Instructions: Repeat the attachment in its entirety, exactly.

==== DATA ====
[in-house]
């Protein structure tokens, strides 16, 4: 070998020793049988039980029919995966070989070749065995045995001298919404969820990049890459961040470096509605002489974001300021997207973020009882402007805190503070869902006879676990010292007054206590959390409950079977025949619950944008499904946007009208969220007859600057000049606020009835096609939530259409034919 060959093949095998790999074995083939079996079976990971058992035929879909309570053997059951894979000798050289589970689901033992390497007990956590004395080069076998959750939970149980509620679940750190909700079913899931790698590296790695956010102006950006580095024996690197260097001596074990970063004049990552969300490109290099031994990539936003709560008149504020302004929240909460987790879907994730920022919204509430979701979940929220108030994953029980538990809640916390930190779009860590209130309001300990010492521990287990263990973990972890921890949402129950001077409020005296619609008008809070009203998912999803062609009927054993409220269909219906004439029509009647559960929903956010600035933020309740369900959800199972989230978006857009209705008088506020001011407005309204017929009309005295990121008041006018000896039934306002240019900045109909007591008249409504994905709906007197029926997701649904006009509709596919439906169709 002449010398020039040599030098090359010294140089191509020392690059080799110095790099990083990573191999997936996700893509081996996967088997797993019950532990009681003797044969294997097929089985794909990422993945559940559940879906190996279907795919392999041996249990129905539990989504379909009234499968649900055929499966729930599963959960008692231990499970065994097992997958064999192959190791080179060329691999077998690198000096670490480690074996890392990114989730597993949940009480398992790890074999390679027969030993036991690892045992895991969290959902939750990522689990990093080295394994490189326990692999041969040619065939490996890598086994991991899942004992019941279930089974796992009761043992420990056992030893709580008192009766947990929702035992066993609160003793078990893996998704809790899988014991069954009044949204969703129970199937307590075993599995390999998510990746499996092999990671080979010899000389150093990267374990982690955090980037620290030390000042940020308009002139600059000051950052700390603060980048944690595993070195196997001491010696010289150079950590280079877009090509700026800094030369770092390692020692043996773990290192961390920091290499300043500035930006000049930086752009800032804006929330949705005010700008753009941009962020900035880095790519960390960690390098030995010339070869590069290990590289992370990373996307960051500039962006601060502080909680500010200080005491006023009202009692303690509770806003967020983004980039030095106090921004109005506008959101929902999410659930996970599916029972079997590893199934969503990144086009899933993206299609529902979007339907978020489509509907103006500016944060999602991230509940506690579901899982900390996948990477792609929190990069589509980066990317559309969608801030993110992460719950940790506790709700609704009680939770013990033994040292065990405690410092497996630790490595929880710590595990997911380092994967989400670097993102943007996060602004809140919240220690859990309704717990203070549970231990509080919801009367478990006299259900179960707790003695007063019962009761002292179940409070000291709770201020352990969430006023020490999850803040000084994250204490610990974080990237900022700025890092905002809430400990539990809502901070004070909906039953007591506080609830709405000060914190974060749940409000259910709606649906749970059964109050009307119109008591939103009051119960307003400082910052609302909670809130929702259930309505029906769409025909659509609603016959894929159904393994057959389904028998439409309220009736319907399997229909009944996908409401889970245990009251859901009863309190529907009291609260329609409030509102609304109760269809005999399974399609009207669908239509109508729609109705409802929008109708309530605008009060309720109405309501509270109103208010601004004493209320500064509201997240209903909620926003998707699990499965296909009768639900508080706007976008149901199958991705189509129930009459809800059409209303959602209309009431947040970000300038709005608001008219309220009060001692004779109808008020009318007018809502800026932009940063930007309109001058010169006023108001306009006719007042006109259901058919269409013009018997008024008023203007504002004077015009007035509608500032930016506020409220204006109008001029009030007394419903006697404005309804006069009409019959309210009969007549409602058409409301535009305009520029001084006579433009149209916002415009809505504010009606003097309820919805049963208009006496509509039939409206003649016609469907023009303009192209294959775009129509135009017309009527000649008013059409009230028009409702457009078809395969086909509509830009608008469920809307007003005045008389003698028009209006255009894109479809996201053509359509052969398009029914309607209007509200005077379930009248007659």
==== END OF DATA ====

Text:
[in-house]
């Protein structure tokens, strides 16, 4: 070998020793049988039980029919995966070989070749065995045995001298919404969820990049890459961040470096509605002489974001300021997207973020009882402007805190503070869902006879676990010292007054206590959390409950079977025949619950944008499904946007009208969220007859600057000049606020009835096609939530259409034919 060959093949095998790999074995083939079996079976990971058992035929879909309570053997059951894979000798050289589970689901033992390497007990956590004395080069076998959750939970149980509620679940750190909700079913899931790698590296790695956010102006950006580095024996690197260097001596074990970063004049990552969300490109290099031994990539936003709560008149504020302004929240909460987790879907994730920022919204509430979701979940929220108030994953029980538990809640916390930190779009860590209130309001300990010492521990287990263990973990972890921890949402129950001077409020005296619609008008809070009203998912999803062609009927054993409220269909219906004439029509009647559960929903956010600035933020309740369900959800199972989230978006857009209705008088506020001011407005309204017929009309005295990121008041006018000896039934306002240019900045109909007591008249409504994905709906007197029926997701649904006009509709596919439906169709 002449010398020039040599030098090359010294140089191509020392690059080799110095790099990083990573191999997936996700893509081996996967088997797993019950532990009681003797044969294997097929089985794909990422993945559940559940879906190996279907795919392999041996249990129905539990989504379909009234499968649900055929499966729930599963959960008692231990499970065994097992997958064999192959190791080179060329691999077998690198000096670490480690074996890392990114989730597993949940009480398992790890074999390679027969030993036991690892045992895991969290959902939750990522689990990093080295394994490189326990692999041969040619065939490996890598086994991991899942004992019941279930089974796992009761043992420990056992030893709580008192009766947990929702035992066993609160003793078990893996998704809790899988014991069954009044949204969703129970199937307590075993599995390999998510990746499996092999990671080979010899000389150093990267374990982690955090980037620290030390000042940020308009002139600059000051950052700390603060980048944690595993070195196997001491010696010289150079950590280079877009090509700026800094030369770092390692020692043996773990290192961390920091290499300043500035930006000049930086752009800032804006929330949705005010700008753009941009962020900035880095790519960390960690390098030995010339070869590069290990590289992370990373996307960051500039962006601060502080909680500010200080005491006023009202009692303690509770806003967020983004980039030095106090921004109005506008959101929902999410659930996970599916029972079997590893199934969503990144086009899933993206299609529902979007339907978020489509509907103006500016944060999602991230509940506690579901899982900390996948990477792609929190990069589509980066990317559309969608801030993110992460719950940790506790709700609704009680939770013990033994040292065990405690410092497996630790490595929880710590595990997911380092994967989400670097993102943007996060602004809140919240220690859990309704717990203070549970231990509080919801009367478990006299259900179960707790003695007063019962009761002292179940409070000291709770201020352990969430006023020490999850803040000084994250204490610990974080990237900022700025890092905002809430400990539990809502901070004070909906039953007591506080609830709405000060914190974060749940409000259910709606649906749970059964109050009307119109008591939103009051119960307003400082910052609302909670809130929702259930309505029906769409025909659509609603016959894929159904393994057959389904028998439409309220009736319907399997229909009944996908409401889970245990009251859901009863309190529907009291609260329609409030509102609304109760269809005999399974399609009207669908239509109508729609109705409802929008109708309530605008009060309720109405309501509270109103208010601004004493209320500064509201997240209903909620926003998707699990499965296909009768639900508080706007976008149901199958991705189509129930009459809800059409209303959602209309009431947040970000300038709005608001008219309220009060001692004779109808008020009318007018809502800026932009940063930007309109001058010169006023108001306009006719007042006109259901058919269409013009018997008024008023203007504002004077015009007035509608500032930016506020409220204006109008001029009030007394419903006697404005309804006069009409019959309210009969007549409602058409409301535009305009520029001084006579433009149209916002415009809505504010009606003097309820919805049963208009006496509509039939409206003649016609469907023009303009192209294959775009129509135009017309009527000649008013059409009230028009409702457009078809395969086909509509830009608008469920809307007003005045008389003698028009209006255009894109479809996201053509359509052969398009029914309607209007509200005077379930009248007659």